Groups say they will sue Georgia over ban on ‘divisive concepts’

Education and civil rights groups said Friday they will appeal Georgia’s law banning the teaching of certain racial concepts, claiming it violates First Amendment rights to free speech and 14th Amendment rights to equal protections .

The Southern Poverty Law Center, the National Education Association, and the Georgia Association of Educators sent a notice to Georgia Attorney General Chris Carr notifying Carr of their intention to sue in federal court.

Kara Richardson, a spokeswoman for Carr, said the office received the letter but declined to comment, as did a spokesman for state schools superintendent Richard Woods. Both Carr and Woods are up for re-election Tuesday.

Governor Brian Kemp signed House Bill 1084 into law earlier this year. The measure, which was based on an executive order issued by President Donald Trump that has since been repealed, has met with opposition from teachers’ groups and liberal groups. But Republicans said it was imperative to ban critical race theory, a term that has shifted from its original meaning as a study of how societal structures sustain white dominance to a broader denunciation of diversity initiatives and the teaching of race enough.

Prohibited “divisive concepts” include claims that the US is “fundamentally or systematically racist,” that every people is “inherently racist or oppressive, whether consciously or unconsciously,” and that no one “feels unwell, guilt, fear, or anything should feel otherwise”. Form of mental distress due to his race.” Bills with identical wording have been proposed in dozens of states — backed by the Center for Renewing America, a think tank led by former Trump administration officials.

School districts must respond to complaints, and those who do not like the outcome can contact the state board of education. If the board finds the school district at fault, it could suspend some or all of its exemptions from state regulation.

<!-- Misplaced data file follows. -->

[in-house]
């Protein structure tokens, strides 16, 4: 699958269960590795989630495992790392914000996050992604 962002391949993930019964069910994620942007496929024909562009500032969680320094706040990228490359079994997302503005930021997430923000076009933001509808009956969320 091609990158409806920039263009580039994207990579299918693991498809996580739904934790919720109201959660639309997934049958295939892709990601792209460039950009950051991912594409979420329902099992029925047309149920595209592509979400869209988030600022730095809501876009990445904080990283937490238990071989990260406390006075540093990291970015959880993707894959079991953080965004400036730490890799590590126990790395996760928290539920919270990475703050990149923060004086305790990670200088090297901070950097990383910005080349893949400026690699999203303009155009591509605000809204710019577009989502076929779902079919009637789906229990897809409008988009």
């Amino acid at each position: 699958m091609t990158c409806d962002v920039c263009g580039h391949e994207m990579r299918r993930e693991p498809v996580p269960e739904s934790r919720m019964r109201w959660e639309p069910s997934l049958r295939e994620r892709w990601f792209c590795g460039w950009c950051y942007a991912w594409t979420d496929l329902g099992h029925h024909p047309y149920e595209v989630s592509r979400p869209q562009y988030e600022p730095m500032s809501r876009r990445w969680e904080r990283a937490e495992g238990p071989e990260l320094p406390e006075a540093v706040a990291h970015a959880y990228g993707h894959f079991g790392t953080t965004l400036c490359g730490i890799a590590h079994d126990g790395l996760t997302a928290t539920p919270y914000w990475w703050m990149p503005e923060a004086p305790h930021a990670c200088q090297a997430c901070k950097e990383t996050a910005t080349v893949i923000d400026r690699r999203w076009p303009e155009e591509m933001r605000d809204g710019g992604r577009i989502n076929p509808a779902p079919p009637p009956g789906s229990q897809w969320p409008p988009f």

Lawsuits have been filed against similar laws in states such as Florida, Ohio, Oklahoma and New Hampshire.

Opponents of the law argue that it amounts to classroom censorship and say it limits educators’ ability to teach accurate history and students’ ability to receive accurate education. Opponents said Friday it violated students’ right to receive information and ideas in the First Amendment and also violated First and 14th Amendment prohibitions on punishing people for speaking out.

“As a classroom teacher, I am confused and concerned about the impact this law will have not only on my classroom but also on my career,” history teacher Jeff Corkill said in a statement. “Like many educators in Georgia, I can’t figure out what I can and can’t legally teach, and my school district administration doesn’t seem to understand the legal prohibitions either.”

Other Georgia laws passed in a flurry of conservative electoral activity this year included allowing the state athletic association to ban transgender girls from school sports, codifying parental rights, making school systems accountable for parenting challenges responding to books, and increasing the tax credit for private school scholarships.

“Efforts to expand our multicultural democracy through public education are being met in Georgia with desperate efforts to censor educators, ban books, and desperate measures to suppress the teaching of the truth about slavery and systemic racism,” said Mike McGonigle, general counsel issued a statement from the Georgia Association of Educators.